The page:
O'Melveny Says Plaintiffs Confuse Advocacy With Misrepresentation
O'Melveny & Myers, fighting to dismiss a state suit brought by alumni of an elite Brooklyn prep school that was represented by the firm in a prior federal action, said the alumni cannot sue the firm with "previously abandoned" claims of purported deception on the courts.
In December, 10 Poly Prep Country Day School alumni and two former summer camp participants settled a closely-watched Eastern District lawsuit stemming from alleged decades of abuse by the school's football coach, Philip Foglietta, now deceased, and the school's concealment of the actions.
Less than a year after the confidential settlement, many of the same plaintiffs sued O'Melveny and Jeffrey Kohn, the New York managing partner, in Manhattan Supreme Court. Pointing to state Judiciary Law §487—which forbids attorneys' "deceit or collusion, with intent to deceive the court or any party"—the alumni said the defendants should be held accountable for "their grievous and oft-repeated falsehoods" when defending the school in the federal suit (NYLJ, Aug. 15).
But in an Oct. 11 dismissal motion, O'Melveny fired back that the plaintiffs missed their chance to assert alleged misrepresentations, which, it added, were faulty to begin with.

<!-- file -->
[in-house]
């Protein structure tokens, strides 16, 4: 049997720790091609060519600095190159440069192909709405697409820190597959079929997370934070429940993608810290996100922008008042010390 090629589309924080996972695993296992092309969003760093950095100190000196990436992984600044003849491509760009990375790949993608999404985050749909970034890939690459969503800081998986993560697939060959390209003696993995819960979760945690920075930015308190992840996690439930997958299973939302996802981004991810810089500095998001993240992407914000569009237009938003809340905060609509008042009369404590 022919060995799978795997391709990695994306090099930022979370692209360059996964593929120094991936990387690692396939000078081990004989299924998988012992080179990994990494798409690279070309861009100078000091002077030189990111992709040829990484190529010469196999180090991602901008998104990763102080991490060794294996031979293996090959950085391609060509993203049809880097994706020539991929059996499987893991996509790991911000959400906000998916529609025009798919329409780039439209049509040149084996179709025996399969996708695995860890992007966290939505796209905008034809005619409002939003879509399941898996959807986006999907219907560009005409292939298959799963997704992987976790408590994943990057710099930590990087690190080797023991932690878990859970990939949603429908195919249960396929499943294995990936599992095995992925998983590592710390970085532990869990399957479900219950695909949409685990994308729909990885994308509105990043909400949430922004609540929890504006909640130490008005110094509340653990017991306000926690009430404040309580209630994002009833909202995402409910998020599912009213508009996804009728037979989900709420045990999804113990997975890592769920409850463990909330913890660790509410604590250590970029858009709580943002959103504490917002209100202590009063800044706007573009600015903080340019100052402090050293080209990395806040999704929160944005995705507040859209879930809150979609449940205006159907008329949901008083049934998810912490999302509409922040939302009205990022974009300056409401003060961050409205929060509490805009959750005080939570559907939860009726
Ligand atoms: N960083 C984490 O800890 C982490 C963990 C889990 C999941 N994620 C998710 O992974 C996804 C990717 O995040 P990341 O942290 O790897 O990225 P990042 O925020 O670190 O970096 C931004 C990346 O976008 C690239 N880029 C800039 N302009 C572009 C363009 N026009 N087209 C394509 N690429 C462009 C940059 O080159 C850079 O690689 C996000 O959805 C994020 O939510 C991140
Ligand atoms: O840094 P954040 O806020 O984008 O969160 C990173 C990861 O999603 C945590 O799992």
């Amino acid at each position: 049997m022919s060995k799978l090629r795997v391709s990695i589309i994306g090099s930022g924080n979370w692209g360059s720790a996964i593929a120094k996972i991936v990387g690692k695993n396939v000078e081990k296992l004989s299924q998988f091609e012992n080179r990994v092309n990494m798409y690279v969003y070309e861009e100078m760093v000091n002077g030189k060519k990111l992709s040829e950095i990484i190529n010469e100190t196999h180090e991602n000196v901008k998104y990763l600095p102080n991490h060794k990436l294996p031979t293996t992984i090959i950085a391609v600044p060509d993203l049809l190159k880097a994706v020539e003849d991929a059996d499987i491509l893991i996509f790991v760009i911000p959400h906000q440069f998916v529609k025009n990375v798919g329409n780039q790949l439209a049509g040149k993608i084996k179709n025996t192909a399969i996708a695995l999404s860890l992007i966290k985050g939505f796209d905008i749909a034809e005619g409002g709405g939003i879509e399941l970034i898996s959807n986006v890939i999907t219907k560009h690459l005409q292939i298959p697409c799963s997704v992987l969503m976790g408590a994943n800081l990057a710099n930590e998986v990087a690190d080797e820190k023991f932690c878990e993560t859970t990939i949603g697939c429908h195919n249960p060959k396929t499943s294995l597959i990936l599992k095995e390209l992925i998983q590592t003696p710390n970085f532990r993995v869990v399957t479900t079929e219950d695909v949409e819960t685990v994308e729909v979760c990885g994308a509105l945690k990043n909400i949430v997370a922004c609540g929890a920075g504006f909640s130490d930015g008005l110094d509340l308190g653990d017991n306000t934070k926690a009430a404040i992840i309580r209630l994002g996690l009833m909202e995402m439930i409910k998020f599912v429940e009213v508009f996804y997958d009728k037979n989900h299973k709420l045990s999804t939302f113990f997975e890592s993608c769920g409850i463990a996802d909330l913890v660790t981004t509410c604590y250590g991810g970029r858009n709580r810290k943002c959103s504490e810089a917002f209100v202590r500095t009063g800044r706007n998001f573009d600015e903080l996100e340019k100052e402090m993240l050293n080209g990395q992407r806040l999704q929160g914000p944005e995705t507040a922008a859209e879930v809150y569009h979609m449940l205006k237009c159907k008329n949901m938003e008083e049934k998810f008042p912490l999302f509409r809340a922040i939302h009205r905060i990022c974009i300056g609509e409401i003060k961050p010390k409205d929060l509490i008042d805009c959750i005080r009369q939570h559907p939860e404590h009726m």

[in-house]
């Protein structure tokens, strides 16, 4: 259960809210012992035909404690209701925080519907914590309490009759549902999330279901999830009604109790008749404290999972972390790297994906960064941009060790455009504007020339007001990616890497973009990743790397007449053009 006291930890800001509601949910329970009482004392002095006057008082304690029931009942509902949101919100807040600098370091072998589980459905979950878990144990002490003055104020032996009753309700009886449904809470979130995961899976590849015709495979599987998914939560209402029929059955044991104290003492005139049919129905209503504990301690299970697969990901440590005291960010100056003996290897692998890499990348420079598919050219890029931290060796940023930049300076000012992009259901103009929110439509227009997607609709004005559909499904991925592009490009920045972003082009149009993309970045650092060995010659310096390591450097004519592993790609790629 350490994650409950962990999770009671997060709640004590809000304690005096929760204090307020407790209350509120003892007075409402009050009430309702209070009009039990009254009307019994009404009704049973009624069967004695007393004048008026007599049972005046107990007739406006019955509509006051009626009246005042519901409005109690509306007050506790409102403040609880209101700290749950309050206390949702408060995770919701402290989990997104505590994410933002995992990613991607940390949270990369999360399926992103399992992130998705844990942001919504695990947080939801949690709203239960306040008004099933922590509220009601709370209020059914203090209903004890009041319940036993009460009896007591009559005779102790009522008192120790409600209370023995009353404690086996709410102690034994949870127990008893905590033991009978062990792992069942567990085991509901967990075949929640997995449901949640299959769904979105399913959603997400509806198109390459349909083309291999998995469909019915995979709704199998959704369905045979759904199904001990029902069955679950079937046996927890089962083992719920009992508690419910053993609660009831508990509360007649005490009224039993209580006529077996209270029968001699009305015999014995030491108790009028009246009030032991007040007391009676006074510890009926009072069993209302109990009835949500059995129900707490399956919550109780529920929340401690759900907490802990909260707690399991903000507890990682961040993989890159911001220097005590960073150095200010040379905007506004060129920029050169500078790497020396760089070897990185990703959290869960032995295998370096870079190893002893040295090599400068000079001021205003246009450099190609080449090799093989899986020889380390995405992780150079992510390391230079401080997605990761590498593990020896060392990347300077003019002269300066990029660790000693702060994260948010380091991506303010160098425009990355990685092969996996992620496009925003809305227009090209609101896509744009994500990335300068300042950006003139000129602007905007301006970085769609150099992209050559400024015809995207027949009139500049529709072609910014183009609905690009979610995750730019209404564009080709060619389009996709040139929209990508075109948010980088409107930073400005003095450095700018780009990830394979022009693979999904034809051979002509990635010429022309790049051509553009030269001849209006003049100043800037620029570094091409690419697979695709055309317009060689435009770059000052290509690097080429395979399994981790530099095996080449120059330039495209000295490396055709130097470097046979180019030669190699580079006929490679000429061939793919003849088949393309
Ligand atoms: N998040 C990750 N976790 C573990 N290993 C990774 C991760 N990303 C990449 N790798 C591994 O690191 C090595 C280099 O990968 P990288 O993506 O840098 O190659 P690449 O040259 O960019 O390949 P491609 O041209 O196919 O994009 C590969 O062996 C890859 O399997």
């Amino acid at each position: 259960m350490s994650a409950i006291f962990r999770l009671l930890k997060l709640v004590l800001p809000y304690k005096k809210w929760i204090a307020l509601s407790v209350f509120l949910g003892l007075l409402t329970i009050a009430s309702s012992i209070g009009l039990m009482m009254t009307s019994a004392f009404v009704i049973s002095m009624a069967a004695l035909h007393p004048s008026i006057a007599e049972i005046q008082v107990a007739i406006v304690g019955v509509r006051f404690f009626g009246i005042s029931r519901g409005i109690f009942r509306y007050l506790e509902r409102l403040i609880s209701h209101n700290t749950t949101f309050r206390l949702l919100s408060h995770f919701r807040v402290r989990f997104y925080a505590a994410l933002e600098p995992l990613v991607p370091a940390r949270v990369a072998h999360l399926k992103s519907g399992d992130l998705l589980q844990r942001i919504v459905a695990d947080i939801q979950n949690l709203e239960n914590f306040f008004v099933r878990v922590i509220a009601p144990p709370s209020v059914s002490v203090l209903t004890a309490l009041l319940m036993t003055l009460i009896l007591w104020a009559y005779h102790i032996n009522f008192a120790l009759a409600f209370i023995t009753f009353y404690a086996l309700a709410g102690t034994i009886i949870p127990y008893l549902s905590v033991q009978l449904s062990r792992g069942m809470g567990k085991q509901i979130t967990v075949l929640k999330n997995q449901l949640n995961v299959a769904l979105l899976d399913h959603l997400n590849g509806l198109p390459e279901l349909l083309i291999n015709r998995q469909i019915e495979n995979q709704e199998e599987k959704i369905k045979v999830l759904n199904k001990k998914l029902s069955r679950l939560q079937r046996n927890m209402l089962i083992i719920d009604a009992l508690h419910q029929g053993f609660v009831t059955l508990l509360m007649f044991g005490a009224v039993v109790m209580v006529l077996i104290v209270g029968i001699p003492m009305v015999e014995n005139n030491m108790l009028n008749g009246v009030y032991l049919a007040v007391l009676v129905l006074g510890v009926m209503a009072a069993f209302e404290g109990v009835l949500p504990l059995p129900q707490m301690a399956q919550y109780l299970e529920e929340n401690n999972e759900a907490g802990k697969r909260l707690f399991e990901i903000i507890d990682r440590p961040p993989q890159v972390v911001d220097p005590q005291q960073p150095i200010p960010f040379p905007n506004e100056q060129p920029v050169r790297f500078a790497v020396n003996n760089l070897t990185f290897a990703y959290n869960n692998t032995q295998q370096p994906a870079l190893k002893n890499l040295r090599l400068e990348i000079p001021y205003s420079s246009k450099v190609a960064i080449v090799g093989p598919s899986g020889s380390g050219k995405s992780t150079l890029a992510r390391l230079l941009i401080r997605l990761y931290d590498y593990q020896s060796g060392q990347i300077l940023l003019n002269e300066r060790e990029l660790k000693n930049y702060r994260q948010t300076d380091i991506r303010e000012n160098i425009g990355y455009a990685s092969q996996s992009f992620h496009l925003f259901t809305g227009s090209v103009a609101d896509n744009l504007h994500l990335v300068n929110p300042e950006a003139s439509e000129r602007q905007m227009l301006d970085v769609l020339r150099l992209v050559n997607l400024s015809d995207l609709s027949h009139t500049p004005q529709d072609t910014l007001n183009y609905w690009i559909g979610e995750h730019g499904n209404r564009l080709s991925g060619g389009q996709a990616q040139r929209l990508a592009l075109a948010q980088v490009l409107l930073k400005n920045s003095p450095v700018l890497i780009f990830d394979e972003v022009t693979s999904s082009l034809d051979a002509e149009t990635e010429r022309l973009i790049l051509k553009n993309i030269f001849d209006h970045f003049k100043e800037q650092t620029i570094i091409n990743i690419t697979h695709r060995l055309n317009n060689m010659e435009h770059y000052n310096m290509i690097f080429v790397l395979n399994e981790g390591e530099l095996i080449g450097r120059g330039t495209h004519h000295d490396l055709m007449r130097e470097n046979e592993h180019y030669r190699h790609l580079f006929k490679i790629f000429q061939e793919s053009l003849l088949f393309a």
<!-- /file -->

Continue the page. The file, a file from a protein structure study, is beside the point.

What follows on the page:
"After settling an earlier federal court litigation on confidential terms, Plaintiffs are now seeking more money by bringing a new action in which they repeat spurious allegations that the defense lawyers made 'misrepresentations' in the earlier action. Plaintiffs made—and then voluntarily abandoned—the identical allegations in the earlier federal proceedings. Plaintiffs' improper attempt to revive in a new action the allegations they previously abandoned fails as a matter of law for several reasons," O'Melveny said in Zimmerman v. Kohn, 652826/2013.
The firm asked for a discovery stay pending resolution of the dismissal motion.
A judge has not yet been assigned to the case.
The state action focuses on an internal Poly Prep investigation conducted in 2002 and early 2003. Foglietta died in 1998.
The school brought in a former federal prosecutor, Peter Sheridan of Tarrytown, to probe the extent, if any, that faculty members and administrators knew of the coach's behavior. Sheridan's notes were later discarded.
The alumni challenge the school's assertion that Sheridan reached a "conclusion" that no one knew of the misconduct before 1991. In their federal suit and again in the state action, the alumni say the probe had been cut short.